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Casey Kitchel


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Political parties should be banned in the United States of America.

In George Washington's 1796 Farewell Address, President Washington warned the American people of the dangers political parties pose to the nation's government (that of the United States under the Constitution). Considering the current government's stalemate and the abilities of political parties to “divide a nation”, it seems most evident that he was right in expressing his concerns for the future of this country and for the welfare of its people.

As it appears, elected officials are more concerned with maintaining their own party's control over their rivals rather than serving the interests of the people and opens up the debate on whether political parties should continue to dominate politics in the United States of America at the expense of the American people and at the expense of a functioning government.


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    Jun 8 2013: I'd be all in favor of your idea, Casey, if it were legal. Unfortunately, political parties are public associations just as legal as any other, and can't be banned. But they must be tamed, they have arrogated to themselves power that they should not have. As you say, they have become solely concerned about their own power, to the degree that the party that does not hold the presidency works constantly to ensure that the administration will be a failure. This is not in the country's interest, and is not the proper meaning of "opposition," which should imply a reasoned dialogue and assurance that all views be heard. But it's also true that it's a long time since a U.S. President made much effort to bring the opposition party into serious consultations.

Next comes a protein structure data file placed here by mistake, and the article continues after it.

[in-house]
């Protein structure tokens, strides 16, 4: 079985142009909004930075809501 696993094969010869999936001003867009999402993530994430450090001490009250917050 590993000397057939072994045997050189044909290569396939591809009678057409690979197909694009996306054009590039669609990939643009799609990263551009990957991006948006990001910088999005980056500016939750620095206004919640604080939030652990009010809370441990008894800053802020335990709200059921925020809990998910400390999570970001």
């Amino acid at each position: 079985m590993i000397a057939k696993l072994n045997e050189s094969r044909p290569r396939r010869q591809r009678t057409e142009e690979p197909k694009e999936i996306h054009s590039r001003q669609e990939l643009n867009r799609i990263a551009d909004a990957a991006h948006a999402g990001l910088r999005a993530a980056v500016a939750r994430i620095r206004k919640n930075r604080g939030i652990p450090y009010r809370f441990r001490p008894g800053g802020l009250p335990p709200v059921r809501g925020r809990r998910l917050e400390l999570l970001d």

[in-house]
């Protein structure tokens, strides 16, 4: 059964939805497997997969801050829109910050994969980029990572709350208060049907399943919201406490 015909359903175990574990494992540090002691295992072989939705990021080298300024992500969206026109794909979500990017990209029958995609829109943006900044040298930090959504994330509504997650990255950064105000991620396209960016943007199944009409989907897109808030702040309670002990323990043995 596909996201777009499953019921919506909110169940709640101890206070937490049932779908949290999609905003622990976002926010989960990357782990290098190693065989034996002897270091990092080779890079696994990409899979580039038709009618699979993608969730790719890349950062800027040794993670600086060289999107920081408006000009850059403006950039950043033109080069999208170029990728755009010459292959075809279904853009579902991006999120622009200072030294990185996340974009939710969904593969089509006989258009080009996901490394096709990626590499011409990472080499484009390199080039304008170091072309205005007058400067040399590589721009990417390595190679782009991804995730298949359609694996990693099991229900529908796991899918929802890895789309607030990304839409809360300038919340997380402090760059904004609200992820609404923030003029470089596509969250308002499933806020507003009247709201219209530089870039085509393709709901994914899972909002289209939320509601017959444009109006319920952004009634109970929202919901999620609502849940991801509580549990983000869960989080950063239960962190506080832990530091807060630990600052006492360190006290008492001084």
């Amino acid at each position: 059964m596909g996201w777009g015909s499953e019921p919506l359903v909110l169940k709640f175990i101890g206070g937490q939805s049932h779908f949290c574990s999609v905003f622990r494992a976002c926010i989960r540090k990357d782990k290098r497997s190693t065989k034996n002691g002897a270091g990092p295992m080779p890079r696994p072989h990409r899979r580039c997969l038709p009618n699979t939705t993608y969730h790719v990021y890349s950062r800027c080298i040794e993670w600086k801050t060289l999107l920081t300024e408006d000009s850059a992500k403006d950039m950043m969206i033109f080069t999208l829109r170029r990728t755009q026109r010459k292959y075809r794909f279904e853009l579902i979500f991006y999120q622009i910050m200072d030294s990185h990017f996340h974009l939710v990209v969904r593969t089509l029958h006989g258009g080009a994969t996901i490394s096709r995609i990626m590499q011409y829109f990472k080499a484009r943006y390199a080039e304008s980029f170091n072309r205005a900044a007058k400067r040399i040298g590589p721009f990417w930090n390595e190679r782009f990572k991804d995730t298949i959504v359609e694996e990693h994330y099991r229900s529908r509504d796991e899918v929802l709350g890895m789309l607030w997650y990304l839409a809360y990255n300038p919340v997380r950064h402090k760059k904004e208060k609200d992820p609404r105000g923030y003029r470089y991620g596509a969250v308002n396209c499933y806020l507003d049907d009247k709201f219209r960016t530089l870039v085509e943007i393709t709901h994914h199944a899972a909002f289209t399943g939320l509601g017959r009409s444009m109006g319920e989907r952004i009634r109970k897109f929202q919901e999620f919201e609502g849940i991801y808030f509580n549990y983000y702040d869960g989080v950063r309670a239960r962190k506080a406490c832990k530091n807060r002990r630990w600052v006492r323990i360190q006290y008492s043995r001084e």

In my opinion, the best solution is for us in the American electorate to get so fed up with our dysfunctional Congress that we vow to elect no one but independents who are committed to electoral reform, particularly to removing the corrupting effect of private money that now drives our elections. This solution is cheap and effective: We simply check off the name of an independent candidate. (I will add that we often have Rep. or Dem. candidates campaigning on the promise that they will work for election reform. Don't believe them. Even if they honestly believe their own rhetoric, as soon as they get to Washington they no longer represent us, they represent their party and they understand who butters their bread. No meaningful election reform can happen as long as these two parties are in power.)

    I've written several essays on this topic on the web site Blue Ridge Journal. A summary of the ideas is here:

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